Advisers already taking ‘annuity for cash’ calls

Advisers already taking ‘annuity for cash’ calls

Advisers have revealed that yesterday’s (18 March) headlines about annuity re-sale ahead of the Budget resulted in fed up pensioners already beating a path to their doors.

However, industry experts who picked through a consultation document published alongside the Budget were left questioning whether anyone will actually ever be able to sell on their guaranteed retirement income pot.

The 35-page paper threw up a number of concerns about annuitants freeing their cash that many suggested they are unlikely to be cost effective in practice.

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Simon Nicol, pension director at Broadstone, said the report made it “pretty clear that neither the government nor anyone else has much idea how to actually value a second hand annuity”.

While it proposed that anyone looking to sell on their annuity may be required to speak to an IFA before making the decision, Mr Nicol pointed out: “It is all very well imposing an advice requirement, but who will be around with any experience of advising on this?

“We are already receiving calls from people wanting to sell their annuity, but it is likely that the offer they receive will be smaller than they’d like. This is unlikely to be the windfall many are hoping for.”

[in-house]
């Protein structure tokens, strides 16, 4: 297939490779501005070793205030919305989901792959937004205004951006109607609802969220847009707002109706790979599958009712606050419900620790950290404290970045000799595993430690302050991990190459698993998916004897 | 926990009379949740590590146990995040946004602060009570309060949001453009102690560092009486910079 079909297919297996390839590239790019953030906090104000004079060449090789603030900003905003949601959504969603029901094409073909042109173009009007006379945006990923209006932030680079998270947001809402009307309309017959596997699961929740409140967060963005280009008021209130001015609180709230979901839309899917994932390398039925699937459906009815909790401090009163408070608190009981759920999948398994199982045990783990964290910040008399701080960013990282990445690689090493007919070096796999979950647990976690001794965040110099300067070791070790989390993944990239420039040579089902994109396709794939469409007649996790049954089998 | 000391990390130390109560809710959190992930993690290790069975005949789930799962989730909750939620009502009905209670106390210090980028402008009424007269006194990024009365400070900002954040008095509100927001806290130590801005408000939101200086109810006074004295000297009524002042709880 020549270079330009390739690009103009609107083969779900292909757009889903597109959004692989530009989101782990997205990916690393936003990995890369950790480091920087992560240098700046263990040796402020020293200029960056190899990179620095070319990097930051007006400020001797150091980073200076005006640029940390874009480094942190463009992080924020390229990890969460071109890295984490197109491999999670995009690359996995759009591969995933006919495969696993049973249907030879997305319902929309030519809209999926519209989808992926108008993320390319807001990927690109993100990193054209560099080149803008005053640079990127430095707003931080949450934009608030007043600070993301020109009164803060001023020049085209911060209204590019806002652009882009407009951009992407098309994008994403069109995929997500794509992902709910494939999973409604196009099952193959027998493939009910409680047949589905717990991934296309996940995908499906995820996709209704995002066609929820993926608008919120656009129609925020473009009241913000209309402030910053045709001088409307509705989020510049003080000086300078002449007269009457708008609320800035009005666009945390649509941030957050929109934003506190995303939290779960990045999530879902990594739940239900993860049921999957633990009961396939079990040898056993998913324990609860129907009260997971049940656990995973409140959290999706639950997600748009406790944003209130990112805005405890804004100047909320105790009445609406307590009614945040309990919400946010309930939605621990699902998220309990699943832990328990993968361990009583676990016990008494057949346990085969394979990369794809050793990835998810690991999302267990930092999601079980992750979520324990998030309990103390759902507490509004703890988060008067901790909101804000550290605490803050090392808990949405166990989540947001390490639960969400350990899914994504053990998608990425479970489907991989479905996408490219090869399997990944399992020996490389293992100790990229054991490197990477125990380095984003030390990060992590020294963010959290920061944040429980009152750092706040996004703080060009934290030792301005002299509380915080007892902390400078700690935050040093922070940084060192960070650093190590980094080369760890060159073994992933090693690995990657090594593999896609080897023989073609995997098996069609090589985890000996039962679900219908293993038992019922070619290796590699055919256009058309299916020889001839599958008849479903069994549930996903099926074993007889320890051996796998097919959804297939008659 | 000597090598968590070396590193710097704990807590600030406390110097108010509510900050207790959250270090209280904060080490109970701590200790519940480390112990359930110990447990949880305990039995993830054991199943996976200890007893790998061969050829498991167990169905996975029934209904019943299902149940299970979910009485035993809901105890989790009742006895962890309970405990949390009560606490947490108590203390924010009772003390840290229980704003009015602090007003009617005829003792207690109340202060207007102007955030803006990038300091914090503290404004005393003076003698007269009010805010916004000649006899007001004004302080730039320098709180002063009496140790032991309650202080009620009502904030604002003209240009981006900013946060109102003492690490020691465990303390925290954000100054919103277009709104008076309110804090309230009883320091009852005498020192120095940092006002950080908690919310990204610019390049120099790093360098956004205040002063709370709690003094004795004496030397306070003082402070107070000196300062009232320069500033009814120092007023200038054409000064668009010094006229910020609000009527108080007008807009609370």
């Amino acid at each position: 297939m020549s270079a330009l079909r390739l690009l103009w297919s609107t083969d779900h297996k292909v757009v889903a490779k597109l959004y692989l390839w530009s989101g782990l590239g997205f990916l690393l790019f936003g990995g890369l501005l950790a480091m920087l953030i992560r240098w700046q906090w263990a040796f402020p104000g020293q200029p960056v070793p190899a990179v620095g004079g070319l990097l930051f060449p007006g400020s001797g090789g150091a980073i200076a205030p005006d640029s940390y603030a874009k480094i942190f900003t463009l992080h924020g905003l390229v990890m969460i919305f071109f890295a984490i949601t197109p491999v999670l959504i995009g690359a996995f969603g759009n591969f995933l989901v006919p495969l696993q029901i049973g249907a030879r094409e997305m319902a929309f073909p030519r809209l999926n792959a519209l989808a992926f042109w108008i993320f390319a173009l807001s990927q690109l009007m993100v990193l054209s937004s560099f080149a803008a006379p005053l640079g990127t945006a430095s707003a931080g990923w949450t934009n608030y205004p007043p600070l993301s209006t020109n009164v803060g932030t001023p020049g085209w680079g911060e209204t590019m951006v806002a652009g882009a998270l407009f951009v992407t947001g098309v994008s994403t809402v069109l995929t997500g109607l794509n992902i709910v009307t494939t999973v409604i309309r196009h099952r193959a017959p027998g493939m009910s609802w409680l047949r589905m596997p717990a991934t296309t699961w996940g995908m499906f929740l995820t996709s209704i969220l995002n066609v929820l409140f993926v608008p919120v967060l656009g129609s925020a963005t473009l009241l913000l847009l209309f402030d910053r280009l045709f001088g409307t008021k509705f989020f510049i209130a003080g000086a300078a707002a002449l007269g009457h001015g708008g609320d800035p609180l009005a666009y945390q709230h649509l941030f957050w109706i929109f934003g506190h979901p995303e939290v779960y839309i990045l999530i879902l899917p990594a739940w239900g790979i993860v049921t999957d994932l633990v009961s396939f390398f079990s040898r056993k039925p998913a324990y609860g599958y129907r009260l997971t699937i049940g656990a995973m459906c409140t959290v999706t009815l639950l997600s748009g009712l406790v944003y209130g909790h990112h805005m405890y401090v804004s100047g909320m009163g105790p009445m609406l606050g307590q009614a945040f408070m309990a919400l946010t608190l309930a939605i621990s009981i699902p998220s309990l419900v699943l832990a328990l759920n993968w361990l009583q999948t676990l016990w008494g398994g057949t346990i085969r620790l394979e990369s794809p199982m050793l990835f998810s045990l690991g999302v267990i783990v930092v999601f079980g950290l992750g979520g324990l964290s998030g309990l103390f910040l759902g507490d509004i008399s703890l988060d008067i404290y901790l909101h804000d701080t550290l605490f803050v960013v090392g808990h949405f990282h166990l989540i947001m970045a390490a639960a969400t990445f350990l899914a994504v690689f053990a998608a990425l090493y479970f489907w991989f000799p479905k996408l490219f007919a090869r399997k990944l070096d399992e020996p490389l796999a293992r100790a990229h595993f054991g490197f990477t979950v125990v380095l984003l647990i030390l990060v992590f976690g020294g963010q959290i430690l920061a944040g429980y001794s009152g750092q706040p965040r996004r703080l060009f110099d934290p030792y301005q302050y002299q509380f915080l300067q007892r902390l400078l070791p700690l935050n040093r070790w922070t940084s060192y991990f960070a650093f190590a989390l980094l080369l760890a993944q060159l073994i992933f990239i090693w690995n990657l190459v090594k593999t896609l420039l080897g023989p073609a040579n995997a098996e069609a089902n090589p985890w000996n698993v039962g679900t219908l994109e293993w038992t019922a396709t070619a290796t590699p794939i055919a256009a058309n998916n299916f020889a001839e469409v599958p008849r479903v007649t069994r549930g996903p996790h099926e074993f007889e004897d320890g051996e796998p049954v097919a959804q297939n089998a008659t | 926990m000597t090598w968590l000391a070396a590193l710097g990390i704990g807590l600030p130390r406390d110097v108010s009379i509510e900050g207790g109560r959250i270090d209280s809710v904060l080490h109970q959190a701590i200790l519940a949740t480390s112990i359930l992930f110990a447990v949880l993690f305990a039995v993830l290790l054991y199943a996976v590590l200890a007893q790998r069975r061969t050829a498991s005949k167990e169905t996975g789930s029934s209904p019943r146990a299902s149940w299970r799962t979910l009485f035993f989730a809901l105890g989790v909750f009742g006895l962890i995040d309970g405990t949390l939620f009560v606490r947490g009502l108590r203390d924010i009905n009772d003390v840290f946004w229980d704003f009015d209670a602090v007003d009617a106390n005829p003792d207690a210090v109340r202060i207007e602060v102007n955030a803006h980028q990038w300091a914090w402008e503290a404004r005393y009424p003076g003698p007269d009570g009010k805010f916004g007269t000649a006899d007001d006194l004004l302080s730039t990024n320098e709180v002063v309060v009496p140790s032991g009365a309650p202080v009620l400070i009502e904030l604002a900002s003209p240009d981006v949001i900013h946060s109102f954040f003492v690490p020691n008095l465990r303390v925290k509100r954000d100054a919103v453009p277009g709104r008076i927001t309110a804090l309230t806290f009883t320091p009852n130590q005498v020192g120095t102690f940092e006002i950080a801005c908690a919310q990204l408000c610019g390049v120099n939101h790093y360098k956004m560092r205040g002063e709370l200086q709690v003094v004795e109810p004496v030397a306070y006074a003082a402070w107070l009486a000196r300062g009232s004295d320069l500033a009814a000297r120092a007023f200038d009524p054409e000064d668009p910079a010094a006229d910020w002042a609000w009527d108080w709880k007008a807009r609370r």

Martin Tilley, director of technical services at Dentons Pension Management, said the government’s report rightly highlighted that advice will be required for annuity re-sale and that this is likely to have to be paid for by the individual.

The cost of advice for the annuity will make the likely sale even less attractive and therefore he noted that “as a concept, the likelihood of a real secondary annuity market must be extremely small”.

He added: “It is also extremely likely that IFAs will not want to provide advice on the sale, as specialist knowledge would be required and the likelihood of a positive recommendation must be slim.”

Alan Higham, retirement director for Fidelity Worldwide Investment, said the paper on annuity re-sale only worked to highlight that a minority will benefit from such a policy and for most, selling their policy will not lead to better outcomes.

“The consultation document clearly sets out the huge risks involved, not only for the annuitant selling their policy but their dependents too. The consent of the original annuity provider will be required and they would appear to have the unfettered right to say no.”

The paper also stated that those on means-tested benefits, or that could run out of money and need more state support, could be prevented from selling their annuity, taking another 650,000 out of the potential pool.

According to the paper, analysis of administrative and survey data suggests that around 13 per cent of annuities are paid out to those in receipt of means-tested benefits, primarily pension credit and housing benefit.

For social care, modelling using survey data estimated that around 15 per cent of those receiving state support with their social care currently have annuities.